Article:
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    U.S. Department of Justice

    Office of Justice Programs

    National Institute of Justice

    Special REPORT

    Electronic Crime Scene Investigation:A Guide for First Responders, Second Edition

    APR.

    08

    www.ojp.usdoj.gov/nij

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    U.S. Department of Justice

    Office of Justice Programs

    810 Seventh Street N.W.

    Washington, DC 20531

    Michael B. Mukasey

    Attorney General

    Jeffrey L. Sedgwick

    Acting Assistant Attorney General

    David W. Hagy

    Director, National Institute of Justice

    This and other publications and products of theNational Institute of Justice can be found at:

    National Institute of Justicewww.ojp.usdoj.gov/nij

    Office of Justice ProgramsInnovation Partnerships Safer Neighborhoodswww.ojp.usdoj.gov

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    APR. 08

    Electronic Crime Scene Investigation:

    A Guide for First Responders,Second Edition

    Cover photographs copyright 2001 PhotoDisc, Inc.

    NCJ 219941

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    David W. Hagy

    Director, National Institute of Justice

    This document is not intended to create, does not create, and maynot be relied upon to create any rights, substantive or procedural,enforceable as law by any party in any matter civil or criminal.

    Photos used in this document are taken from public Web sites; theyare in no way an endorsement of the product illustrated.

    The opinions or points of view expressed in this document representa consensus of the authors and do not necessarily represent the official position or policies of the U.S. Department of Justice. The products and manufacturers discussed in this document are presented forinformational purposes and do not constitute product approval or

    endorsement by the U.S. Department of Justice.

    The National Institute of Justice is a component of the Office ofJustice Programs, which also includes the Bureau of JusticeAssistance; the Bureau of Justice Statistics; the Community CapacityDevelopment Office; the Office for Victims of Crime; the Office ofJuvenile Justice and Delinquency Prevention; and the Office of SexOffender Sentencing, Monitoring, Apprehending, Registering, andTracking (SMART).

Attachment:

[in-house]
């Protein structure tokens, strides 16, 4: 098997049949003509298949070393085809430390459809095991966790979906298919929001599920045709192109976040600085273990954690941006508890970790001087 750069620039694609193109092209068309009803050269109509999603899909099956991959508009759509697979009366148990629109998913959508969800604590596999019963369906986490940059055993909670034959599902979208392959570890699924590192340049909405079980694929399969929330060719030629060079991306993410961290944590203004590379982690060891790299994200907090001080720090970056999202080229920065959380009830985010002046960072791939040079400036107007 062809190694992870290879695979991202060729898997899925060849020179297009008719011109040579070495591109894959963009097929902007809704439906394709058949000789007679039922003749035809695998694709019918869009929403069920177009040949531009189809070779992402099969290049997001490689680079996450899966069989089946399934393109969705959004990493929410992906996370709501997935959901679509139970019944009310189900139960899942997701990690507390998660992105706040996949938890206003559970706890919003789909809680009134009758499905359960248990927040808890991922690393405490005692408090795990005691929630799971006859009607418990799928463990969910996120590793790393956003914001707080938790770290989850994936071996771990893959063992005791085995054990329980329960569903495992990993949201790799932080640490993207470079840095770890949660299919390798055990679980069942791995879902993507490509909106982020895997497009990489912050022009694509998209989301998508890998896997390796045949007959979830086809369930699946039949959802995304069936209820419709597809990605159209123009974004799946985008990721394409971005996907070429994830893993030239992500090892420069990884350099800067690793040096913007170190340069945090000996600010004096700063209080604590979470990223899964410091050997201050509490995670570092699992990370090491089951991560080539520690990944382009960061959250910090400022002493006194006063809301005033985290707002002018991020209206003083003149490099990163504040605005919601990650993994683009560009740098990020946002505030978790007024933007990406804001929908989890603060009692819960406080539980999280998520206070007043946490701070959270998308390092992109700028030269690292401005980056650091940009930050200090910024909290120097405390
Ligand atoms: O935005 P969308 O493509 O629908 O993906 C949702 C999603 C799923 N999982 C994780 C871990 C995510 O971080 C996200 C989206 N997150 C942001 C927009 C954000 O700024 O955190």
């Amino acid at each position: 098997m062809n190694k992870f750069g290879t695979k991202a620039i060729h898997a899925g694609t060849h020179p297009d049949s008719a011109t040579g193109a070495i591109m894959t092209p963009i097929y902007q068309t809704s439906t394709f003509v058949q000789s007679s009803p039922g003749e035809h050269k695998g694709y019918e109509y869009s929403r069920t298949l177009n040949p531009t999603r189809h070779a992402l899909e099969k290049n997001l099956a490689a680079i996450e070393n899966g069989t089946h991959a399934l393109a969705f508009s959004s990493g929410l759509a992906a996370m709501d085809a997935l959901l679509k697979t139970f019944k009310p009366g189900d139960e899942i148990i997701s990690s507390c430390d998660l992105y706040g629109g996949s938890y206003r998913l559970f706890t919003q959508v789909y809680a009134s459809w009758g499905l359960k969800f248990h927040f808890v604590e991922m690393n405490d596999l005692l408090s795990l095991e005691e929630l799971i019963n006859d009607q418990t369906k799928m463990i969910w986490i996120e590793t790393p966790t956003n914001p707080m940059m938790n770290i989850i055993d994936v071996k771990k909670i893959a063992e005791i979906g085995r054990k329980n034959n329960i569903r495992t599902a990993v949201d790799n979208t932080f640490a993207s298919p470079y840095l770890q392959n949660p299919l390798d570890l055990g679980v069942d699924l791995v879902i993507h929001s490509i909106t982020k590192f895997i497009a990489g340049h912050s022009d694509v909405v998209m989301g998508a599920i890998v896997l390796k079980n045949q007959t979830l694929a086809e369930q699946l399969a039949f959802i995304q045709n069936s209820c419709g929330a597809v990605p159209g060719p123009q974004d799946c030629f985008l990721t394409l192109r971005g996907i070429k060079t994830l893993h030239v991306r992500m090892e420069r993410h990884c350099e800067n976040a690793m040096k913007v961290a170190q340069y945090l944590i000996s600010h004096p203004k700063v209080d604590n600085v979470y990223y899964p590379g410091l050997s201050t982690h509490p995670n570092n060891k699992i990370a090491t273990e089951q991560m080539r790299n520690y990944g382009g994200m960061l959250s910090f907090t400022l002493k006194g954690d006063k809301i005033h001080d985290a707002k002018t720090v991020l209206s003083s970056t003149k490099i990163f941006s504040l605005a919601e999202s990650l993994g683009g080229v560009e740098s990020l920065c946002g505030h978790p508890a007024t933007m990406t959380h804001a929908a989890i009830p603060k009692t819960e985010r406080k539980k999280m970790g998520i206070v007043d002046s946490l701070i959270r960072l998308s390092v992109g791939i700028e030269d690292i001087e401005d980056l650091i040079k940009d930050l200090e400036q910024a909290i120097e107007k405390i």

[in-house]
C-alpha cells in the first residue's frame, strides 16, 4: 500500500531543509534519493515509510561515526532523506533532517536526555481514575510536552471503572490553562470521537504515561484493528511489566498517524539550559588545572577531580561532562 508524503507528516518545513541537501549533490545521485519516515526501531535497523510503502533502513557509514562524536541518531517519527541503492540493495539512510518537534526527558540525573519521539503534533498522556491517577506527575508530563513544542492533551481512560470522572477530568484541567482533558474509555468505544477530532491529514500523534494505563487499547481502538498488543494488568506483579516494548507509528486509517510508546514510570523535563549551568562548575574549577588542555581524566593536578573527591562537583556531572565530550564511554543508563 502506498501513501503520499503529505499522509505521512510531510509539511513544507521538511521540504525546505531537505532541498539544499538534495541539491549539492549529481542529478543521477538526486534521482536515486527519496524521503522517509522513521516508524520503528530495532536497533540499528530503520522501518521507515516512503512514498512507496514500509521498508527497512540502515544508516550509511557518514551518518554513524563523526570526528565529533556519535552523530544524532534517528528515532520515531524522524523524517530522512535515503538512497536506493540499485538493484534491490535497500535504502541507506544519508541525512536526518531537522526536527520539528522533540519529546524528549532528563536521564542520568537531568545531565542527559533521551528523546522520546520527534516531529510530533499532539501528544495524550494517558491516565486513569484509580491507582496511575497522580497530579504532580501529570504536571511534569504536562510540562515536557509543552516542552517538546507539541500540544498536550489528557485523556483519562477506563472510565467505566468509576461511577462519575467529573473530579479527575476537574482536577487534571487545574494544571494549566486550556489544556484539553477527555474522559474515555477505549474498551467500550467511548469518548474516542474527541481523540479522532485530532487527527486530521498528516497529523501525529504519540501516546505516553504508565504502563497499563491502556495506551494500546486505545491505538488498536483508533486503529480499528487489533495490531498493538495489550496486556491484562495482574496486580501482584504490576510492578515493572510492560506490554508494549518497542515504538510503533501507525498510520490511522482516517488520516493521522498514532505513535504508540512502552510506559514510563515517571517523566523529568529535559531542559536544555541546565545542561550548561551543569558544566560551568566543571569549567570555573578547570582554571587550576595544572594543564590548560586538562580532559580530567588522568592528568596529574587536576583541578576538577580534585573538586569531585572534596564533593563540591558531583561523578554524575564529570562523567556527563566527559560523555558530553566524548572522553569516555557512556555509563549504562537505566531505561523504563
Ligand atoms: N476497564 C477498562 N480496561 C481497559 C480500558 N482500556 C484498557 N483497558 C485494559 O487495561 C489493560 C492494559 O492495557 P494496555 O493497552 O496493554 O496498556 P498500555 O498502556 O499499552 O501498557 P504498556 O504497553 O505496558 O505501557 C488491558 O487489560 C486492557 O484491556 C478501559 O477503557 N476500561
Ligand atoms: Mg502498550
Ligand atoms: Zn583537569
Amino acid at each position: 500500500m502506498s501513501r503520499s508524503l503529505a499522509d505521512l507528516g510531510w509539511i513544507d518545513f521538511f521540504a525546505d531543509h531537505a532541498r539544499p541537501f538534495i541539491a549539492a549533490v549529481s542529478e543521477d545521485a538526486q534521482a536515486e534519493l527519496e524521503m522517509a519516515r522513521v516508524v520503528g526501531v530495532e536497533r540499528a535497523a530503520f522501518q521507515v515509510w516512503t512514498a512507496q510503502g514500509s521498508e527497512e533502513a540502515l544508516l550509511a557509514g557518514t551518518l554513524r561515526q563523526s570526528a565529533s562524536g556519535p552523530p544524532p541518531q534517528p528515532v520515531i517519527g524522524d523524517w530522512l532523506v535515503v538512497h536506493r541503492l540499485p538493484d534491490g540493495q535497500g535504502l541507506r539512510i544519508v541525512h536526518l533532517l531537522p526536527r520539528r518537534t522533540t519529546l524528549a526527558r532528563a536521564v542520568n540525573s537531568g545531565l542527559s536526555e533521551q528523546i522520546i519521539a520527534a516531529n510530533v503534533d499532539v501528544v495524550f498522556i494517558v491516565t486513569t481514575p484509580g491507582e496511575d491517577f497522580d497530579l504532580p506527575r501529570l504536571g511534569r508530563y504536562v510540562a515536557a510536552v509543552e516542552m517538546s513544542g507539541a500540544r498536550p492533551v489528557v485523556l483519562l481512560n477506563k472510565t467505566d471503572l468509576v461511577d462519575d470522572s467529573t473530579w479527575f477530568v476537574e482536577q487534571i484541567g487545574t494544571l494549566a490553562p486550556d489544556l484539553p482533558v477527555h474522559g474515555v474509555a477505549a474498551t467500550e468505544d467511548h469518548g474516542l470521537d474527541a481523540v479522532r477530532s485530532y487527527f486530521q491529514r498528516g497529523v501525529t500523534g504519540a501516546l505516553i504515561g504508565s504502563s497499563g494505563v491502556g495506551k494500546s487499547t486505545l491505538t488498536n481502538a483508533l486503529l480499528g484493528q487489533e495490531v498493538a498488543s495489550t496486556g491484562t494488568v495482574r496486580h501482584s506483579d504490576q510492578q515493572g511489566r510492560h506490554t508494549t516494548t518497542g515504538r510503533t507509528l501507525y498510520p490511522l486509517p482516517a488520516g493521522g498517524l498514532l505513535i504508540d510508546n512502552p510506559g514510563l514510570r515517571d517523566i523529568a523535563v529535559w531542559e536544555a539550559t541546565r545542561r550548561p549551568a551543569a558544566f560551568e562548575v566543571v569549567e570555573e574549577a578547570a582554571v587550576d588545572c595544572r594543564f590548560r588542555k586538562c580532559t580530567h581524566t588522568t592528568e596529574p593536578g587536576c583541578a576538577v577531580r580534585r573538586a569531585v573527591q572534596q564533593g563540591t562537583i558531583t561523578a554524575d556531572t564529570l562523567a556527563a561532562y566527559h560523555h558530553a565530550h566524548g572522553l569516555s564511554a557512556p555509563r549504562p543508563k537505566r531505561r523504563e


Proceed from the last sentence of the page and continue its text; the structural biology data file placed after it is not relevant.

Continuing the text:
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    ContentsIntroduction. . . . . . . . . . . . . . . . . . . . . . . . . . . . . . . . vii

    Using This Guide . . . . . . . . . . . . . . . . . . . . . . . . . viii

    Intended Audience for This Guide . . . . . . . . . . . . viii

    What Is Digital Evidence? . . . . . . . . . . . . . . . . . . . ix

    Handling Digital Evidence at the Scene. . . . . . . . . ix

    Is Your Agency Prepared to HandleDigital Evidence? . . . . . . . . . . . . . . . . . . . . . . . . . . x

    Chapter 1. Electronic Devices:Types, Description,and Potential Evidence . . . . . . . . . . . . . . . . . . . . . . . 1

    Computer Systems . . . . . . . . . . . . . . . . . . . . . . . . 1

    Storage Devices . . . . . . . . . . . . . . . . . . . . . . . . . . . 3

    Handheld Devices . . . . . . . . . . . . . . . . . . . . . . . . . 7

    Peripheral Devices . . . . . . . . . . . . . . . . . . . . . . . . . 8

    Other Potential Sources of Digital Evidence . . . . . 9

    Computer Networks . . . . . . . . . . . . . . . . . . . . . . . 11

    Chapter 2. Investigative Tools and Equipment. . . . 13

    Tools and Materials for CollectingDigital Evidence . . . . . . . . . . . . . . . . . . . . . . . . . . 13

    Chapter 3. Securing and Evaluating the Scene . . . 15

    Preliminary Interviews . . . . . . . . . . . . . . . . . . . . . 17

    Chapter 4. Documenting the Scene . . . . . . . . . . . . 19

    iii

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    Chapter 5. Evidence Collection . . . . . . . . . . . . . . . . 21

    Computers, Components, and Devices . . . . . . . . 21

    Other Forms of Evidence . . . . . . . . . . . . . . . . . . . 27

    Other Electronic and Peripheral Devices ofPotential Evidential Value . . . . . . . . . . . . . . . . . . . 27

    Computers in a Business Environment . . . . . . . . 30

    Chapter 6. Packaging,Transportation,and Storage of Digital Evidence . . . . . . . . . . . . . . . 31

    Packaging Procedures . . . . . . . . . . . . . . . . . . . . . 31

    Transportation Procedures . . . . . . . . . . . . . . . . . . 32

    Storage Procedures . . . . . . . . . . . . . . . . . . . . . . . 33

    Chapter 7. Electronic Crime and Digital EvidenceConsiderations by Crime Category . . . . . . . . . . . . . 35

    Child Abuse orExploitation. . . . . . . . . . . . . . . . . 36

    Computer Intrusion . . . . . . . . . . . . . . . . . . . . . . . 37